John L. Keefe
The Social Security Administration’s (SSA) disability listing 13.24 outlines the conditions for automatic approval of disability benefits for qualified applicants with prostate cancer. To be approved under this listing, an applicant must have a diagnosis of prostate cancer that meets one of the following criteria:
- The prostate cancer has spread to other internal organs
- The prostate cancer has progressed after hormonal treatment.
- The prostate cancer recurred after hormonal treatment.
Applicants who don’t meet the conditions of listing 13.24 should not give up. These applicants may be eligible for Social Security Disability Insurance (SSDI) for prostate cancer under a medical vocational allowance.
The Social Security Administration will look at your application, medical records, and any other documentation you provide in order to determine what kind of work you can do. They will consider your ability to sit, stand, walk, lift, carry, push, and pull and assign you a residual functional capacity (RFC). An RFC refers to the category of work you can do given the limits of your medical condition: heavy work, medium work, light work, or sedentary work.
If you have prostate cancer, you will want to provide the SSA with information about how your symptoms affect your ability to hold a job. Does lower back stiffness make it hard to walk? Does pelvic pain cause extreme discomfort while sitting? Does a frequent need to urinate interfere with your ability to complete tasks? Are you physically exhausted because nighttime bathroom visits prevent you from getting enough sleep?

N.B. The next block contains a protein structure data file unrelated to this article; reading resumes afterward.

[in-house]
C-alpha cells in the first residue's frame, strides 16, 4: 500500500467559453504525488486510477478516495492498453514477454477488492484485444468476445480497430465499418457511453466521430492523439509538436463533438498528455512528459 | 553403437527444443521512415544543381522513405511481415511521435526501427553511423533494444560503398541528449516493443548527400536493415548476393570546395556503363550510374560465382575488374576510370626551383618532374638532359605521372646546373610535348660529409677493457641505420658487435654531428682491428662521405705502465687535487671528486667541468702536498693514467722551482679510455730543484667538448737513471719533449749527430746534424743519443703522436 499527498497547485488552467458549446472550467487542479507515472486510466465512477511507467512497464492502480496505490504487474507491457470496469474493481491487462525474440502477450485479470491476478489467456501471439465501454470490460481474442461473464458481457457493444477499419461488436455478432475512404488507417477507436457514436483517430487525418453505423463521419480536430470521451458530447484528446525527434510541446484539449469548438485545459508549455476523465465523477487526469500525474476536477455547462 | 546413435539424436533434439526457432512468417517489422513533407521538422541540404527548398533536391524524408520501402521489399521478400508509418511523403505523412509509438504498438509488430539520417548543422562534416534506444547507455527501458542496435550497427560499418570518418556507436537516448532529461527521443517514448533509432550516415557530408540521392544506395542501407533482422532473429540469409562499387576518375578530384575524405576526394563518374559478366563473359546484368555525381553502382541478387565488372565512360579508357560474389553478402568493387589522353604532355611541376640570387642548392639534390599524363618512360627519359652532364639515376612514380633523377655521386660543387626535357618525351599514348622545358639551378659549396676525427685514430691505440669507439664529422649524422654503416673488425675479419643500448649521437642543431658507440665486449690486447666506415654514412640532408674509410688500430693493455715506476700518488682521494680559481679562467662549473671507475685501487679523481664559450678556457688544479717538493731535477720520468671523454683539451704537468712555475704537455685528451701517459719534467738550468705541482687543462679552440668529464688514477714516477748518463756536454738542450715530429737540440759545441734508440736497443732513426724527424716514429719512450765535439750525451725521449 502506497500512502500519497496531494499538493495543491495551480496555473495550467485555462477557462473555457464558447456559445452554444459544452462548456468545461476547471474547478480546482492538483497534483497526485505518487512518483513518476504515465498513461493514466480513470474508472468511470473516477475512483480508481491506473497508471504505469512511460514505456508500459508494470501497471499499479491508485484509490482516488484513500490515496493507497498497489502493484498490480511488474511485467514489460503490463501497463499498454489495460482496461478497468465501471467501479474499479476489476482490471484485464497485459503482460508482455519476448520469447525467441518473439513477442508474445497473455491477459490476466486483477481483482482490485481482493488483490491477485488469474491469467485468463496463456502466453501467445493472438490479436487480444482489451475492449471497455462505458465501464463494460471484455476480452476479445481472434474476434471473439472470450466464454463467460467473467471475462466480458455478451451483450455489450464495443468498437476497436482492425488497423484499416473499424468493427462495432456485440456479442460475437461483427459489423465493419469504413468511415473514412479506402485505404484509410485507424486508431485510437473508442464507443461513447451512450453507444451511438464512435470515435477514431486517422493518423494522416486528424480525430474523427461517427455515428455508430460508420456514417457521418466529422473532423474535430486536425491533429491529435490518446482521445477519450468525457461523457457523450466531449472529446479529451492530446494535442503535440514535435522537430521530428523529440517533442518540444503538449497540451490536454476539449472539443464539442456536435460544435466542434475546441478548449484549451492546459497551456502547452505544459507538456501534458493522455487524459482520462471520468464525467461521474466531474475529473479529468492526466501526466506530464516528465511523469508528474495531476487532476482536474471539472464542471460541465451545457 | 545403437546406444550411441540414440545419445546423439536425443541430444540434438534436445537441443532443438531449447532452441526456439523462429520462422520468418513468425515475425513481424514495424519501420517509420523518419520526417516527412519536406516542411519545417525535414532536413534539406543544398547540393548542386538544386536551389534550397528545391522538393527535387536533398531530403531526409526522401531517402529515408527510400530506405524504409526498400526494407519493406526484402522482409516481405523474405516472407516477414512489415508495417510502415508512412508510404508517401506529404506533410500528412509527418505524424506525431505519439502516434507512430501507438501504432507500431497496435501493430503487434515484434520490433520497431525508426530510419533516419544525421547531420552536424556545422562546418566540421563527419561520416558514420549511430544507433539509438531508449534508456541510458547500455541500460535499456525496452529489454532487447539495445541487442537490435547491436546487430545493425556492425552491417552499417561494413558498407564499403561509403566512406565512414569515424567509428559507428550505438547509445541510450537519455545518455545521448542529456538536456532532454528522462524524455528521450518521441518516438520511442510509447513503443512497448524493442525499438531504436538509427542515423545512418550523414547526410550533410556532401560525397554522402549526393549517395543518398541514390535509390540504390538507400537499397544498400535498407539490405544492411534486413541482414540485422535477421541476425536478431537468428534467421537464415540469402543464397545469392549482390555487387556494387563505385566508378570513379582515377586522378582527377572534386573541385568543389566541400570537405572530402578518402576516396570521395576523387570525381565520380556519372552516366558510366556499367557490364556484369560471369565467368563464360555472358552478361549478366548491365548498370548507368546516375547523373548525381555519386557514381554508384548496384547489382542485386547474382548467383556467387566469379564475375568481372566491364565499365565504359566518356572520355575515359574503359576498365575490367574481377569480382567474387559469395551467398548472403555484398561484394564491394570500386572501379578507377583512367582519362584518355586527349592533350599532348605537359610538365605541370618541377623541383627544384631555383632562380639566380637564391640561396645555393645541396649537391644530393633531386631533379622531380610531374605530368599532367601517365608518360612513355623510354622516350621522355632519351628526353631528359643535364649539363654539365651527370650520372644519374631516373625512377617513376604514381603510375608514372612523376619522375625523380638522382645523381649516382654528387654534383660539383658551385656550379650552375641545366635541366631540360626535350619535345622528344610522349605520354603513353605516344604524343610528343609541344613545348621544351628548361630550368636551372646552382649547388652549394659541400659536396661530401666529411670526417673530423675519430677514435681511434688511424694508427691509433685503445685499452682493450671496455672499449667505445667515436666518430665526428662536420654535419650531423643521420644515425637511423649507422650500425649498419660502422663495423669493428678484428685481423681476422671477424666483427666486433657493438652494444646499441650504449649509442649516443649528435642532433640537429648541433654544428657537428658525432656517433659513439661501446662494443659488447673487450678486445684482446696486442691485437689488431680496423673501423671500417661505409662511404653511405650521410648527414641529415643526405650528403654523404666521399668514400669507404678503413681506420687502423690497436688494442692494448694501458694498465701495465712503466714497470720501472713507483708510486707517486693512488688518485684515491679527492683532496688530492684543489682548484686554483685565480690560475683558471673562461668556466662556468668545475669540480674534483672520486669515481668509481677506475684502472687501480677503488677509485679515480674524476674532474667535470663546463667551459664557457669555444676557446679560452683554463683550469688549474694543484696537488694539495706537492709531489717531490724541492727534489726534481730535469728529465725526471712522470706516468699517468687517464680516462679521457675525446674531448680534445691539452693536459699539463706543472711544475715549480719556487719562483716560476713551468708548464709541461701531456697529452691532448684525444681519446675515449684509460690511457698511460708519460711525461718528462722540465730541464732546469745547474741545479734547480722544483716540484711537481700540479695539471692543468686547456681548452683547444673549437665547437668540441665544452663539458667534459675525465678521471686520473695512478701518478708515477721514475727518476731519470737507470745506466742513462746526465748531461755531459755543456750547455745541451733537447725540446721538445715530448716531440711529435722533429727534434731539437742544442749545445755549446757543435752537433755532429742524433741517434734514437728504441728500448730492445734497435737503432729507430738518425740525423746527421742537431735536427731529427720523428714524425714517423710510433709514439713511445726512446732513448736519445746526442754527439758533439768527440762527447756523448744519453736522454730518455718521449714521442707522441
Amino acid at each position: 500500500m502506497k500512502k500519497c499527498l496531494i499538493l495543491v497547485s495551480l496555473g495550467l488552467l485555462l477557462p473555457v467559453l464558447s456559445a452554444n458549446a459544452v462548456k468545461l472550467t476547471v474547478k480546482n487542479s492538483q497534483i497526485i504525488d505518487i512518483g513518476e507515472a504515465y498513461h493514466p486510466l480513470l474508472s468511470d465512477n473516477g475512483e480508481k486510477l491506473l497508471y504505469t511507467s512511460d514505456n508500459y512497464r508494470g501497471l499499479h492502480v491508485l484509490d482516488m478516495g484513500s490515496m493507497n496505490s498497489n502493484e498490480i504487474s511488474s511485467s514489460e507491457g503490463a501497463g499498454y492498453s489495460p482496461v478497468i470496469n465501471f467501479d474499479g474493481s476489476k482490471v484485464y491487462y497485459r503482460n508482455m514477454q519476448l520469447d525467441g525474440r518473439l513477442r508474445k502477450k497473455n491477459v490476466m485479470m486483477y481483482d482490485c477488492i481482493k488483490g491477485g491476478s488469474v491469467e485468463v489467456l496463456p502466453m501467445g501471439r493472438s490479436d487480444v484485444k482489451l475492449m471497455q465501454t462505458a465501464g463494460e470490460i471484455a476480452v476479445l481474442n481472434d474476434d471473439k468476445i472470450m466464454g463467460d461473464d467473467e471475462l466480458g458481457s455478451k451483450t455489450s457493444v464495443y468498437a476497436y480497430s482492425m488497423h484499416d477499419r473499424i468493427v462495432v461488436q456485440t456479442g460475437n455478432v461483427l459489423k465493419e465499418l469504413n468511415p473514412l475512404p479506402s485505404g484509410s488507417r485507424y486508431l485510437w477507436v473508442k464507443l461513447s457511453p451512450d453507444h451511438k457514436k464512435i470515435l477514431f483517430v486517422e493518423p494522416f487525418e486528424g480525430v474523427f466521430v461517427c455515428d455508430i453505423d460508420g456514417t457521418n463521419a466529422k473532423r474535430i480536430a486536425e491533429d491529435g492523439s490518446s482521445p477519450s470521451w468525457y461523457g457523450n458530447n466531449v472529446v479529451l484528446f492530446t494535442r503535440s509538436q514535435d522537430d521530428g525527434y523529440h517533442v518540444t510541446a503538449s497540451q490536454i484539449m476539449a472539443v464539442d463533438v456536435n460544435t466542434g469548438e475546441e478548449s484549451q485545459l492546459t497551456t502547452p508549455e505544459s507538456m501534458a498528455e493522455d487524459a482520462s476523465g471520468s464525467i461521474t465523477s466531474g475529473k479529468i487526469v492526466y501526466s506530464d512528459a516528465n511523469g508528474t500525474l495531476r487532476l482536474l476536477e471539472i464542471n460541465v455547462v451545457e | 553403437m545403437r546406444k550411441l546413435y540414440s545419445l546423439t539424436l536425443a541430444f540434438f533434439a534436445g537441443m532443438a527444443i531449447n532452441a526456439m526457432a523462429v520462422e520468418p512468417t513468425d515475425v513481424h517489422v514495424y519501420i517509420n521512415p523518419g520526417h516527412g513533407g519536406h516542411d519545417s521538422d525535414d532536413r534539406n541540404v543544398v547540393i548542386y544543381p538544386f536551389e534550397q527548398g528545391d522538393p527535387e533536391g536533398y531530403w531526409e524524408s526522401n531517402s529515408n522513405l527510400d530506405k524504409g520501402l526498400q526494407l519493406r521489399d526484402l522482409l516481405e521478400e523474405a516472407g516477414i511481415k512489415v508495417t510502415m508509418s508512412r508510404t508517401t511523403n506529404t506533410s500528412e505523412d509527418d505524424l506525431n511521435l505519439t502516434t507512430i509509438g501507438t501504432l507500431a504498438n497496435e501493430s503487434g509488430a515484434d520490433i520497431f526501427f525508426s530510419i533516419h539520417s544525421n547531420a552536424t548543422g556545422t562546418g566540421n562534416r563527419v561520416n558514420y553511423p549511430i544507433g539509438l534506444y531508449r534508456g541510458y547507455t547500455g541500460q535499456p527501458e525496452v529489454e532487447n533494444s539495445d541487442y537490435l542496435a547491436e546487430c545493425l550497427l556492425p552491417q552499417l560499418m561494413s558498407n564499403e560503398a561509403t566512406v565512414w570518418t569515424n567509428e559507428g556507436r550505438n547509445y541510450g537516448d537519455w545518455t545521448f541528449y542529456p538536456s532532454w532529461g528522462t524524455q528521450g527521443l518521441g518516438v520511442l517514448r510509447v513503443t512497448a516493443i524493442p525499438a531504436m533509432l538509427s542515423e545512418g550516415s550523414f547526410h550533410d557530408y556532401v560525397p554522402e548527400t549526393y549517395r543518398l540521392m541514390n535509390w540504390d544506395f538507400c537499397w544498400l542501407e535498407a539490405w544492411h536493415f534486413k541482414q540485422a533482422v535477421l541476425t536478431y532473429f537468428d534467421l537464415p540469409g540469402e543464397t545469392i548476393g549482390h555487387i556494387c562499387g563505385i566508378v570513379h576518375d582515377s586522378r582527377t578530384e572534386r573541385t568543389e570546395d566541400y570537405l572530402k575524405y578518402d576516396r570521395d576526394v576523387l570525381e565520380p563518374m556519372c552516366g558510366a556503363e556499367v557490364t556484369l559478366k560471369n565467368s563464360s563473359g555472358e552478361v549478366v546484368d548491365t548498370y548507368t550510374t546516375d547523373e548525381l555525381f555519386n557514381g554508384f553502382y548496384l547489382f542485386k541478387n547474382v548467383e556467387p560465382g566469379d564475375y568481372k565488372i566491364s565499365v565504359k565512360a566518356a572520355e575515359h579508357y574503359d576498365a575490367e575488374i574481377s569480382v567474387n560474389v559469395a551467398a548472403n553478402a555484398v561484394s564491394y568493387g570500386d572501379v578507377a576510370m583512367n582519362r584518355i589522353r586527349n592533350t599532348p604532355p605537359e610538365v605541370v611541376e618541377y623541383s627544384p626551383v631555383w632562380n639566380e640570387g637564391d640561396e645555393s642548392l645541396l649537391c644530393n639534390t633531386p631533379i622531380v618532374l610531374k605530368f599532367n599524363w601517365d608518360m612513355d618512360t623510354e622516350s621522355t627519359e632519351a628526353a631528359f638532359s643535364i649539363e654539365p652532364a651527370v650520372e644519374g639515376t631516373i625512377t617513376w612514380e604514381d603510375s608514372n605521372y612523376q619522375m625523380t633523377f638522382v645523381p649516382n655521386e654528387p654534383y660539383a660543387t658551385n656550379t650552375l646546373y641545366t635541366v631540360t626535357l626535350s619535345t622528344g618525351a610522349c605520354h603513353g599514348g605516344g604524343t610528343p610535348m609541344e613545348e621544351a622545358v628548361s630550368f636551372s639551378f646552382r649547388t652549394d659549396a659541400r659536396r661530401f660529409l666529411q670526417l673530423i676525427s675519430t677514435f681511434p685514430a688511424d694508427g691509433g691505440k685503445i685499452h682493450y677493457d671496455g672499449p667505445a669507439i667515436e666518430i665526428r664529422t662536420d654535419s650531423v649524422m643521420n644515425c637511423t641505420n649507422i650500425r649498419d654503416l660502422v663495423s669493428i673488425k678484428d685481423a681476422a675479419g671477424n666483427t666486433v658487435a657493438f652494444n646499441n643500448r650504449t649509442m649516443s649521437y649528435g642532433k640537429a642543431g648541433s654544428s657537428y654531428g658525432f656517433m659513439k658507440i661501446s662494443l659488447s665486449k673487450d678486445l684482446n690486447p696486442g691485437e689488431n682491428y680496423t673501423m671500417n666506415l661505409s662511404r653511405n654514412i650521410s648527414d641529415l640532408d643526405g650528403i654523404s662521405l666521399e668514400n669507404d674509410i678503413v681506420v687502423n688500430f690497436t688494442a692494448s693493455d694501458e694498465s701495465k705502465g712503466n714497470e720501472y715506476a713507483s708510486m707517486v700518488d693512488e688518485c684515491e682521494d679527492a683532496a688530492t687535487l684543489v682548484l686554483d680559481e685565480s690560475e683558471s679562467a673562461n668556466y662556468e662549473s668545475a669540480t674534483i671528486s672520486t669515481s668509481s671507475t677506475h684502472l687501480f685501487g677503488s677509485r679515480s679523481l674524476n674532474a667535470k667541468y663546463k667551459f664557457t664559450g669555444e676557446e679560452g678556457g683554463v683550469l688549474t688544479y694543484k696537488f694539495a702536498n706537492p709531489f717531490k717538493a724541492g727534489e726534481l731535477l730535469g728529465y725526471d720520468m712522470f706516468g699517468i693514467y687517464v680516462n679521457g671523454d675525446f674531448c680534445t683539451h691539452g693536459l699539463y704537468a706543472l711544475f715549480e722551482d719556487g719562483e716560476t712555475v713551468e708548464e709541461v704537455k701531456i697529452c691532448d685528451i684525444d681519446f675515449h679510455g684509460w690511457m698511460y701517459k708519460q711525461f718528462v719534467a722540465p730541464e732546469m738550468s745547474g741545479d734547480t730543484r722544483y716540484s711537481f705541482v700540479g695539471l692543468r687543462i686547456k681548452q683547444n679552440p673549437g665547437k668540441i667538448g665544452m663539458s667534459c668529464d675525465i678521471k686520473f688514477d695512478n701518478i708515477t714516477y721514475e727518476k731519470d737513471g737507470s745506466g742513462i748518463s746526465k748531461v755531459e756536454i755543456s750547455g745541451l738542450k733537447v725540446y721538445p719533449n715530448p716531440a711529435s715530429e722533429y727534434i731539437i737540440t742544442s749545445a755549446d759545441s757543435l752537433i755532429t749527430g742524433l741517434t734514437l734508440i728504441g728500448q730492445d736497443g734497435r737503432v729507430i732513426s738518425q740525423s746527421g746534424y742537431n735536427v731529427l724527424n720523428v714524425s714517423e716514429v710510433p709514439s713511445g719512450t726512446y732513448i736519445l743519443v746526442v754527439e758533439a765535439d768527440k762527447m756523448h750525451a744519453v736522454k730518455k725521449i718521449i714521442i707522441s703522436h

Give as much detail as possible. Tell the SSA case manager if you visit the bathroom two to three times an hour. Let him know that stiffness in your hips makes it impossible to bend and pick up objects. The more detail you can give, the better the SSA will understand your limitations.
You should include any information about any other disabilities or medical conditions you have; they don’t have to be related to your prostate cancer. Let the SSA know if you also have diabetes, arthritis, or depression—even if it doesn’t seem serious. Their officials will consider your complete medical profile in assessing your case overall.
After you are assigned an RFC, the SSA will determine whether you can perform any job you have held in the past. If the SSA finds that you do not have the RFC to perform your past job, the evaluator will determine whether there is any type of work you can do given your disability, age, education and experience. If you are over age 55, you may not be expected to adjust to a new type of work.
Confused? The Rhode Island disability application process can be overwhelming, but our Providence disability attorneys can help. Learn more in Rhode Island SSDI lawyer John Keefe’s book, Five Most Frequently Asked Questions About Social Security Disability, or contact Keefe Disability Law at 888-904-6847.
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